Post by Michelle Sterling of Avery and Augustine
Summer is the perfect season to do something creative every day. Free, open and undirected time to be creative is so important for children so they can work out their ideas and experiment with different arts and crafts. You don’t have to necessarily change up supplies every day. It’s good for children to use the same tools (e.g., crayons) over and over again, finding different ways that they work and discovering new uses for them. When they have free rein with age-appropriate materials, they eventually master use of them and feel competent as individuals.
When it comes to young children and experiences with art, the operative word should be exploration. When children are creating and making art, they don’t have to fit into a mold, meet someone’s expectations or use supplies in a certain way — it’s all up to them. This way, children realize that their ideas and opinions are important. Also, consistently giving them free time to create allows them to think through ideas or concepts, rethink them, reimagine them or try them in a different way. They can problem-solve an idea that doesn’t quite work out how they had planned.
In all this, children are engaging in the creative process, building on their existing ideas, finding out what makes sense to them, experiencing trial and error, making mistakes and being okay with it. Children will see their ideas evolve and change from day to day. They will pull new inspiration from books, things they see and their experiences in the world into their work to build on their existing ideas, to create and recreate something. Given free time, children will be creative and learn to think creatively.
Now that summer is in full swing, we try to have a “creative hour” every day (at least an hour if not longer). Avery and Nate mostly use loose paper to draw and write on, but they sometimes also use blank notebooks, so I can date the art on each page and have it all in one nice, bound collection. It keeps their drawings in one place, they can flip through it without having to deal with loose papers flying out, and it makes it easier to archive on their bookshelves. Soon enough, a row of notebooks will spring up and we’ll be able to look through each one, seeing the progression of their lines, scribbles, styles and interests. This set of markers is brilliant–there are two of each color, which helps tremendously while children are in the “learning to share and take turns” stage.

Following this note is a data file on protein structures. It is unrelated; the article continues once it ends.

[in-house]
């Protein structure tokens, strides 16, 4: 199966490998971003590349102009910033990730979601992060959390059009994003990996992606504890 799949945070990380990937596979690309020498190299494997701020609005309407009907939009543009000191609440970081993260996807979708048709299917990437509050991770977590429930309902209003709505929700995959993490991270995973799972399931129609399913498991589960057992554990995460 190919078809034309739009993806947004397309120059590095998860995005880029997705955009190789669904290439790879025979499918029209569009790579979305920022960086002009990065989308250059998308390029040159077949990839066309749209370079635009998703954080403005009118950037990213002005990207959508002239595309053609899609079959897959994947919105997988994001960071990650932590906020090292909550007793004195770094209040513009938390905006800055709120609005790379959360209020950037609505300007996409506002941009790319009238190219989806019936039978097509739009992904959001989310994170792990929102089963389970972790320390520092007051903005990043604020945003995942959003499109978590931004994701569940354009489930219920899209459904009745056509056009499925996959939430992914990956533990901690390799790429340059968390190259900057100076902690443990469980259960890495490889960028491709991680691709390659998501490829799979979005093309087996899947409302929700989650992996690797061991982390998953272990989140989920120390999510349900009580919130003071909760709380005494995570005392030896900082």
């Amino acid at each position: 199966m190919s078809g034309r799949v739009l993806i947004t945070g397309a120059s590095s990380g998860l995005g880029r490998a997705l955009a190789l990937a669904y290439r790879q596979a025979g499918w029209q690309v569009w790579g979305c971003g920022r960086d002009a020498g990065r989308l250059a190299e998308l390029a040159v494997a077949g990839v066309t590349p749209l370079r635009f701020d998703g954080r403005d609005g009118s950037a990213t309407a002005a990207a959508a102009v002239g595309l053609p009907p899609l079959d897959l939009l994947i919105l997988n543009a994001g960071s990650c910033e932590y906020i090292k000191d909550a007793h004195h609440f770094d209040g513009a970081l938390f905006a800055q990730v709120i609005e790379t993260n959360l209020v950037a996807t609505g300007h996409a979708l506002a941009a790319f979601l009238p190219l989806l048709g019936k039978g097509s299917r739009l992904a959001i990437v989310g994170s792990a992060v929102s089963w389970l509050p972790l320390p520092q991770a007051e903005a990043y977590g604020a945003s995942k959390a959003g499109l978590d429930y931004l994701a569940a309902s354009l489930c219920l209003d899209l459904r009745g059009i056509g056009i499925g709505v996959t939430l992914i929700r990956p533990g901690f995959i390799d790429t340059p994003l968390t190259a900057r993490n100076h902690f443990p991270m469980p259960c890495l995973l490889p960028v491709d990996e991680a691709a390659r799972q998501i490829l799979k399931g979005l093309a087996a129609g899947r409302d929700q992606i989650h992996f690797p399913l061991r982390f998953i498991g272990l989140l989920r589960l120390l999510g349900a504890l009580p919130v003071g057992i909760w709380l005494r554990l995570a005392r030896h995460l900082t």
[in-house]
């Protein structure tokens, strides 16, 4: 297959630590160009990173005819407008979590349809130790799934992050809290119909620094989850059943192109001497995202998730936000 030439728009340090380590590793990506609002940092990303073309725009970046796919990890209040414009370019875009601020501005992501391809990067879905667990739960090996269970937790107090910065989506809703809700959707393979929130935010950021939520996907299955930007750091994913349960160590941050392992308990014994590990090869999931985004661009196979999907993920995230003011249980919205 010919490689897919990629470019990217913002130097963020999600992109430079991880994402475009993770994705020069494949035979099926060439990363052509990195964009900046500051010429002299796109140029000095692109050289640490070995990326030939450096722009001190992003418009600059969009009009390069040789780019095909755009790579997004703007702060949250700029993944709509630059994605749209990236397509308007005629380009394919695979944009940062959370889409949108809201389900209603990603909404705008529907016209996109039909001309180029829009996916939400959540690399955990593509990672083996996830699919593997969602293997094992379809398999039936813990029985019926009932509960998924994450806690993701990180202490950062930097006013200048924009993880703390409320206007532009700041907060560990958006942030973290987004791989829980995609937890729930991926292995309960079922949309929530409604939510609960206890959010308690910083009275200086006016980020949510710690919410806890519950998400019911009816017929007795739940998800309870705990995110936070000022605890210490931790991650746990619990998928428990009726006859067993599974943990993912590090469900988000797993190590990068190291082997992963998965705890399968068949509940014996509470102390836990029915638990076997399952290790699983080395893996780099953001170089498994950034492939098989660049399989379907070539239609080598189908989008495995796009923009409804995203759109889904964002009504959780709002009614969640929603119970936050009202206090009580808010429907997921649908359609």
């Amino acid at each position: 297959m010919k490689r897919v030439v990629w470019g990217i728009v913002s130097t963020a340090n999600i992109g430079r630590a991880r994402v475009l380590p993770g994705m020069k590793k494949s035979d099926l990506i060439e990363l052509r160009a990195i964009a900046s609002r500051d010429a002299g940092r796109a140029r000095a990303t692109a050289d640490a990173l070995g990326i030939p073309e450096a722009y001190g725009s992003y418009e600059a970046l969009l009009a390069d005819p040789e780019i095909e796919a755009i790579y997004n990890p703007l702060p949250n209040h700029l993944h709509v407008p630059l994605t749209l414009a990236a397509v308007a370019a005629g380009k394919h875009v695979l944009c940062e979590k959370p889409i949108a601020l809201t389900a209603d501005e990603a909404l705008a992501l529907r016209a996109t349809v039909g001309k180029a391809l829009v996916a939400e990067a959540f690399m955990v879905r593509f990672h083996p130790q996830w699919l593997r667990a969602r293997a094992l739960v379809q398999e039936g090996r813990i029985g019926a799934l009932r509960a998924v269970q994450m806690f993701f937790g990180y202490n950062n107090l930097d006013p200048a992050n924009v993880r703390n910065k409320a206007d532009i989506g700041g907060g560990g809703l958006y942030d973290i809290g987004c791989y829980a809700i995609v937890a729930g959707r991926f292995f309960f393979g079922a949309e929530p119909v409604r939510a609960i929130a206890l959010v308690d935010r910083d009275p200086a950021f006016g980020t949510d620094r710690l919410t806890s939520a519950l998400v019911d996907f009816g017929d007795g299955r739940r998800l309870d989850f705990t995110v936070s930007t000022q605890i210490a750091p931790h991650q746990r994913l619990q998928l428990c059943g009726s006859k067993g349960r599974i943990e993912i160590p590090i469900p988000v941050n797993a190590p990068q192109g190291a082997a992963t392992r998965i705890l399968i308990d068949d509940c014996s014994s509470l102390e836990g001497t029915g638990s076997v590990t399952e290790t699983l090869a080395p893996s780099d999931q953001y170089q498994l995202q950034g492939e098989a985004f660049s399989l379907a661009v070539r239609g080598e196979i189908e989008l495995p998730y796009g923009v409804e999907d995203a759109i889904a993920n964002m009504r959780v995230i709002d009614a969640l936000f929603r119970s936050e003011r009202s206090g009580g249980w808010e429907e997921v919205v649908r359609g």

As everyone can attest to, making sure everything has its place is key to organization and general tidiness. I like these cubby cups because they keep supplies orderly and in one place. I can’t necessarily leave our art supplies out in the open like I’d like, because Nate does still need some supervision when using markers, etc. When Avery and Nate are done with their creative hour, I can grab the cups in one fell swoop (keeping everything together and sorted) and put them away out of reach. We store flat media like paper, card stock and stencils in clear envelopes and miscellaneous creative materials in these suitcases. Their cheery print peps up our collection of art supplies, for sure. We stack everything in this bin and it gets put away out of sight, ready for the creativity of tomorrow.
To read more about children and the creative process, check out early childhood author/educator Mary Ann Kohl’s blog.
Thanks to The Land of Nod for sending us the items for this post.
Post by Michelle Sterling of Avery and Augustine. You can see Michelle’s work and read about her two young children and their first forays in cooking, art and everything in between at Avery and Augustine.